In Australia, we are spoilt with good weather. All year round, the sun shines, and the temperature never drops below ideal surfing conditions. Because of this, we are perfectly suited to solar energy production, with few things affecting optimal production. However, the Photovoltaic effect that produces electricity from the sun has one weakness: no ideal weather and investment can completely solve shading. Whether it is from overhead cloud cover or a large tree in the backyard, shading prevents sunlight from hitting the panel with the concentration required for optimal performance. This means different things depending on the type of system you have invested in, but in all cases, it will result in a reduction in production.
Traditional string systems are most heavily affected by shading as panels operate in a string, meaning that if one panel is shaded, it affects a whole string’s production. While a single panel being partially shaded will not totally shut off the string, it will provide an obstacle for the current being produced by the rest of the string. Suppose a string system is consistently shaded on the same panel. In that case, it can overload the bypass diode, which is responsible for cutting a panel out of a circuit when it is not performing correctly, allowing the panel to overheat, potentially causing hotspots, or even maybe not talk about fires haha fires depending on the severity of the overheating. For this reason, string systems should not be installed on a roof with permanent shading from trees or neighboring roofs, as even a partially shaded system can put your home at risk. Many companies also refuse to validate warranties caused by this fault, meaning that on top of everything else, you may not be able to replace the solar system you have installed.
Optimized systems allow each panel to operate independently, meaning that if one panel has been partially shaded, then the rest can operate at their normal level. This circumvents the chance of developing the issues associated with bypass diodes on string systems. The inclusion of optimizers also allows for much more flexibility in the design of a system, meaning that if you have multiple smaller faces on your house that are better positioned for solar than a larger surface, the panels can be designed in a way to maximize production. If your roof is shaded on the area where you intend to install a system or your roof layout necessitates multiple faces to be utilized, optimizers are a necessity.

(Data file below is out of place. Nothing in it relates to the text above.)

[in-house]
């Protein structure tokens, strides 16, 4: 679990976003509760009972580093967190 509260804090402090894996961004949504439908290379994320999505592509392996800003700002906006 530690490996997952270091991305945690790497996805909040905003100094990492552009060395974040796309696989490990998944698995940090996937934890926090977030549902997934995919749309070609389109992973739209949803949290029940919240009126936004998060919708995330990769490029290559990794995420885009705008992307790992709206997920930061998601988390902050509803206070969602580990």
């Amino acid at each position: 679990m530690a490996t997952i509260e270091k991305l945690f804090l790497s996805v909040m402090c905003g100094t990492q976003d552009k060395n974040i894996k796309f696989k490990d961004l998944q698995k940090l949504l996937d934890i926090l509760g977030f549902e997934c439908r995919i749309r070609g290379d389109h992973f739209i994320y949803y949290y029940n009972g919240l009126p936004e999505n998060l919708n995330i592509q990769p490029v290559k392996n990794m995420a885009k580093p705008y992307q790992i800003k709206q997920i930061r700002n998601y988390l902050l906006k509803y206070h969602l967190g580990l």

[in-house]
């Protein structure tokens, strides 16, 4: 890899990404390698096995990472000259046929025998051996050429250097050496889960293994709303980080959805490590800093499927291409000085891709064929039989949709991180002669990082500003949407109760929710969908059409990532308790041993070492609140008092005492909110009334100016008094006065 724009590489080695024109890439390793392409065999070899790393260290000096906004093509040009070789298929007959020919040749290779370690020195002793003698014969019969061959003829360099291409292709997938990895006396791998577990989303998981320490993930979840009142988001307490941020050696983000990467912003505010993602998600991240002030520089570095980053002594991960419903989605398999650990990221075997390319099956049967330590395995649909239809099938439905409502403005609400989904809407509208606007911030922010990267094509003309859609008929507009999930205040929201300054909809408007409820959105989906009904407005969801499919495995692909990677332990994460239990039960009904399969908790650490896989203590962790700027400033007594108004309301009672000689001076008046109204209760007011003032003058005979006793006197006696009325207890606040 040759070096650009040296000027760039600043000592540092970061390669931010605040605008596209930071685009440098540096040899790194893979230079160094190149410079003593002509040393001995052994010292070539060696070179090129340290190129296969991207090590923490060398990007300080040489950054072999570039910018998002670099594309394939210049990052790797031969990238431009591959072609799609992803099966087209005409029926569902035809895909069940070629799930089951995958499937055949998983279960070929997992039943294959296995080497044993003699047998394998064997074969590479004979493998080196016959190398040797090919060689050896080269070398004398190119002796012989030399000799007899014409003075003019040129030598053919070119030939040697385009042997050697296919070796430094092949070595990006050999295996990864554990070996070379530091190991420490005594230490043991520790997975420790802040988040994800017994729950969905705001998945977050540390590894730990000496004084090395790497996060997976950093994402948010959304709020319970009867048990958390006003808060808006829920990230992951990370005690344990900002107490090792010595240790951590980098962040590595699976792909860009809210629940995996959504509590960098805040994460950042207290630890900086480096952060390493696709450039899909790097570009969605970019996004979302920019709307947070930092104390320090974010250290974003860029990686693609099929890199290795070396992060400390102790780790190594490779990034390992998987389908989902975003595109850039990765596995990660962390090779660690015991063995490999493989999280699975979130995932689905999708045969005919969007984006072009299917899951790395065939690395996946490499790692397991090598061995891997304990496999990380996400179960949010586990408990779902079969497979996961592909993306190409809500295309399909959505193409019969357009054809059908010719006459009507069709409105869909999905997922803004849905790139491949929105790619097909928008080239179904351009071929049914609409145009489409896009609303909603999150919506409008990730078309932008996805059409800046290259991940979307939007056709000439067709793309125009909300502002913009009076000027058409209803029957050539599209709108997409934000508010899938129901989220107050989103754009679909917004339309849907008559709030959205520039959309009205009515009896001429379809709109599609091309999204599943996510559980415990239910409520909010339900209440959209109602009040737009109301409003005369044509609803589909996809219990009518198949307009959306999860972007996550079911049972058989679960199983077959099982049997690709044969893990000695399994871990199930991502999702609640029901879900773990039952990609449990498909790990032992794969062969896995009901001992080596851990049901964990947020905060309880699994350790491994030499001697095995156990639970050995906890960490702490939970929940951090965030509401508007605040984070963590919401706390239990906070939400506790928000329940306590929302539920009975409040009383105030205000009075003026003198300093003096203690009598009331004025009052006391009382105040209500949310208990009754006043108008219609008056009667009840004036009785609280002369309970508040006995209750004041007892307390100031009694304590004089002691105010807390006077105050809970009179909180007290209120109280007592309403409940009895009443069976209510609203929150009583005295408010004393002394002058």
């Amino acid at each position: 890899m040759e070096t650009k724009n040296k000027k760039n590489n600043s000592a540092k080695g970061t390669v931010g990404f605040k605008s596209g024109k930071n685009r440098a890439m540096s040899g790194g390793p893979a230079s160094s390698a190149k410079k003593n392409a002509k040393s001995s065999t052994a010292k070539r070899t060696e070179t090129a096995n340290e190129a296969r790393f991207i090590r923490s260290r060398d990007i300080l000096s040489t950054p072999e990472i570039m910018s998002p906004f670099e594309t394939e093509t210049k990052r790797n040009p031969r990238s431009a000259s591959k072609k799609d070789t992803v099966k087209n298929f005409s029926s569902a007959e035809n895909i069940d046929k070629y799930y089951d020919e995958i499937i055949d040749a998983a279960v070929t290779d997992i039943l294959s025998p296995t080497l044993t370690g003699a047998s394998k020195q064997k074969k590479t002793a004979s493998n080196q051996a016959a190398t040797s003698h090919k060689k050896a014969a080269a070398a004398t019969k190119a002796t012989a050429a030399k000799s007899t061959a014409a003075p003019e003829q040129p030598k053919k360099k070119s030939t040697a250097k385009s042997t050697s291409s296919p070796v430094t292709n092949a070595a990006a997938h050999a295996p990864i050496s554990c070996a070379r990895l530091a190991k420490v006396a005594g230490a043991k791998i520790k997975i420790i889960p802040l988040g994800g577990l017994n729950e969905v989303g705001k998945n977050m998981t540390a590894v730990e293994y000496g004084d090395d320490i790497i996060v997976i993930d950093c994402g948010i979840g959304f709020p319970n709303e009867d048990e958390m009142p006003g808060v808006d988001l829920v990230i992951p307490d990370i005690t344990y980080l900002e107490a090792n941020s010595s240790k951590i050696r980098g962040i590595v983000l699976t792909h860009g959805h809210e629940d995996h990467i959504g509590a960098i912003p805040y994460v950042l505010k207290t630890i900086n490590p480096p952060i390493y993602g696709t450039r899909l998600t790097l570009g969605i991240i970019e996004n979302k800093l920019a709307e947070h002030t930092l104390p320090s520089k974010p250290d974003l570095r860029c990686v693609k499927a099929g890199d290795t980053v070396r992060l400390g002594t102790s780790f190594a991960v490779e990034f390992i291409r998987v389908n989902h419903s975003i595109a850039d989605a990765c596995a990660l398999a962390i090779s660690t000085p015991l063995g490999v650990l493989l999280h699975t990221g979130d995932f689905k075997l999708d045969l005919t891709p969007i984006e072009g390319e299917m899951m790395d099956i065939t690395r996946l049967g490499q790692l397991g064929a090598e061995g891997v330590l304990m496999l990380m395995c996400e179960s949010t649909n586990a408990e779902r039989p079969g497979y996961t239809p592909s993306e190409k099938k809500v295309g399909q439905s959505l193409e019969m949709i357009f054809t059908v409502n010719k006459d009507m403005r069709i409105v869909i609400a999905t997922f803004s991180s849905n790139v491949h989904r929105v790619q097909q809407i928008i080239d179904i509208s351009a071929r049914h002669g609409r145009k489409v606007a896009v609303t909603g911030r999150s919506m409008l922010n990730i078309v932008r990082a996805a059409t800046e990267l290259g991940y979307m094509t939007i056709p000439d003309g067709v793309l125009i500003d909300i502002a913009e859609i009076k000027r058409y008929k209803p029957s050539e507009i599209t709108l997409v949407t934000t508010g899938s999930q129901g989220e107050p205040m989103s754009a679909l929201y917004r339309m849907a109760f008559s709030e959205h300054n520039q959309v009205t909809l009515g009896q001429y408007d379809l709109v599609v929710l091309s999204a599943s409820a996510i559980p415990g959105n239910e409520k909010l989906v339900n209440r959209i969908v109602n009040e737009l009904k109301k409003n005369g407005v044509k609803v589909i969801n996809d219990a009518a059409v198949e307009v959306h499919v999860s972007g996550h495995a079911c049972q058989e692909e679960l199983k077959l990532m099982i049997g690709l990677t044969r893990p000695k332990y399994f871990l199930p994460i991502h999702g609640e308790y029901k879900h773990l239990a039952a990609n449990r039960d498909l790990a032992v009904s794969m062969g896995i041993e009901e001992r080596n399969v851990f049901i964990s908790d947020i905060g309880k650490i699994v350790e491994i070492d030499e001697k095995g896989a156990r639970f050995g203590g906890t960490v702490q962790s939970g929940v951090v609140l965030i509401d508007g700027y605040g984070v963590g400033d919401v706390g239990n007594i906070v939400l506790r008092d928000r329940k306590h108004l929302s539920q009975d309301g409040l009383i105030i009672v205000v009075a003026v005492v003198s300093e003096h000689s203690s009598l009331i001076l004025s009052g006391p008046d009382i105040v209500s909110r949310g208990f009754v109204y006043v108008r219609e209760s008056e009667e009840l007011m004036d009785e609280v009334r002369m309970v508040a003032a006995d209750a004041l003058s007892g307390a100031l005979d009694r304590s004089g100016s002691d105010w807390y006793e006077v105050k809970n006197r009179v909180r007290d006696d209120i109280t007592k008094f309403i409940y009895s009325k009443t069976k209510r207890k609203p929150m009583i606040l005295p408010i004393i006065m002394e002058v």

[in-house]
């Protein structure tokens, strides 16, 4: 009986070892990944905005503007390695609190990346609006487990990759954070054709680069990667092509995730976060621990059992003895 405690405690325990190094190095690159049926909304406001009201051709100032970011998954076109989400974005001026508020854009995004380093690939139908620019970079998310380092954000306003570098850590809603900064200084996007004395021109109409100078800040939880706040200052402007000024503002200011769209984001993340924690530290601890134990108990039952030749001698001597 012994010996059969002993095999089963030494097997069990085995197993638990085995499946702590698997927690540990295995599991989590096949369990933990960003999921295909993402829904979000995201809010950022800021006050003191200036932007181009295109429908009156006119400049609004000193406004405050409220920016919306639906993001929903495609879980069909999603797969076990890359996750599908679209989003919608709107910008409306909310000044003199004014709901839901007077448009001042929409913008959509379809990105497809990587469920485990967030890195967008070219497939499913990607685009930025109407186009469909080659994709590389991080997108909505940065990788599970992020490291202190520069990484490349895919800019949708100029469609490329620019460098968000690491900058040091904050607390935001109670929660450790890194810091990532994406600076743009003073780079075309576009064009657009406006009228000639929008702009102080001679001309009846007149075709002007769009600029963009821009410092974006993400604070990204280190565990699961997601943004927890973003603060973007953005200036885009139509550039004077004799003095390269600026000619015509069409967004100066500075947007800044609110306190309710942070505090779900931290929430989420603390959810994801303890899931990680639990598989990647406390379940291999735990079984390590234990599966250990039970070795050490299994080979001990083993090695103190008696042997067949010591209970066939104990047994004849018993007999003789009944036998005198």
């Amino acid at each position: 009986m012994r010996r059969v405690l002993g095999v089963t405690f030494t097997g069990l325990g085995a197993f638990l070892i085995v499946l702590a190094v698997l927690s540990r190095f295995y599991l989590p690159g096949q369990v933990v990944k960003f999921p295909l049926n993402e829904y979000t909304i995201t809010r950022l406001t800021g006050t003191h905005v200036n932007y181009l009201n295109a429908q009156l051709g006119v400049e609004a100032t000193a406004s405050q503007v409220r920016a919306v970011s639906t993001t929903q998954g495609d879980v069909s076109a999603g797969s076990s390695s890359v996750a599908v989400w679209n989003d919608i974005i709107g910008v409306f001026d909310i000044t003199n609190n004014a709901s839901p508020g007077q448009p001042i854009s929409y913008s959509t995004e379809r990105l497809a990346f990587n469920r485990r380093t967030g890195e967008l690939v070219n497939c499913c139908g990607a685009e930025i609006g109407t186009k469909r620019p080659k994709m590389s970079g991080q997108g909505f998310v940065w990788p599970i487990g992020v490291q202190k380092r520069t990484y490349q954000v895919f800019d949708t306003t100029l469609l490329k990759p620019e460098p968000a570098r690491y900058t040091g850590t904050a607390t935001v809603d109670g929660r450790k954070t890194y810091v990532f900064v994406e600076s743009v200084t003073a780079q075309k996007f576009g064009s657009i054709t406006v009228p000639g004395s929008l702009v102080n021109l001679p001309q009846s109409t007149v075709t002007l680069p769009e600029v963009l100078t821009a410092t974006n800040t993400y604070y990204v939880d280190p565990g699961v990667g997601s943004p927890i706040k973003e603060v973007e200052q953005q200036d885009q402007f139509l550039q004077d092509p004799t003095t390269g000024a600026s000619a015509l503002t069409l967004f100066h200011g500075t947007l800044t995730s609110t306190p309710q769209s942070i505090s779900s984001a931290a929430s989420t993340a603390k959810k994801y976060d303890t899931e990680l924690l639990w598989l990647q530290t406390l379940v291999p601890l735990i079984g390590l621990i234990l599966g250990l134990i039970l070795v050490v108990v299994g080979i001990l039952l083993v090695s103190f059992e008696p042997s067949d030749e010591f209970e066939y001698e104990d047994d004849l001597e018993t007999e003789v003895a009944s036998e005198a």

Microinverters are inverters that are individually placed on the back of panels and convert DC power to AC power on the panel level. These inverters have a higher cost per unit than the above optimizers but function without the usual central inverter attached to systems. These systems function almost identically to the above optimizers but tend to have a higher failure rate than the above, which is why we prefer installing optimizers on our systems.
In the United States, optimized and microinverter systems hold a significant majority of the market share, both due to the way they can handle shade and their advanced safety features and stricter safety regulations on a government level. However, in Australia, a lower price point has historically been the most critical factor for consumers meaning that it has taken a while for companies such as Solaredge and Enphase to meet the lower price points demanded by the Australian market. In 2021, the additional investment required to install optimizers is almost negligible compared to the additional performance offered by their addition, especially in shaded areas. If your property is shaded, but you are still looking for a solar solution that works, get in touch with one of our experienced designers today!
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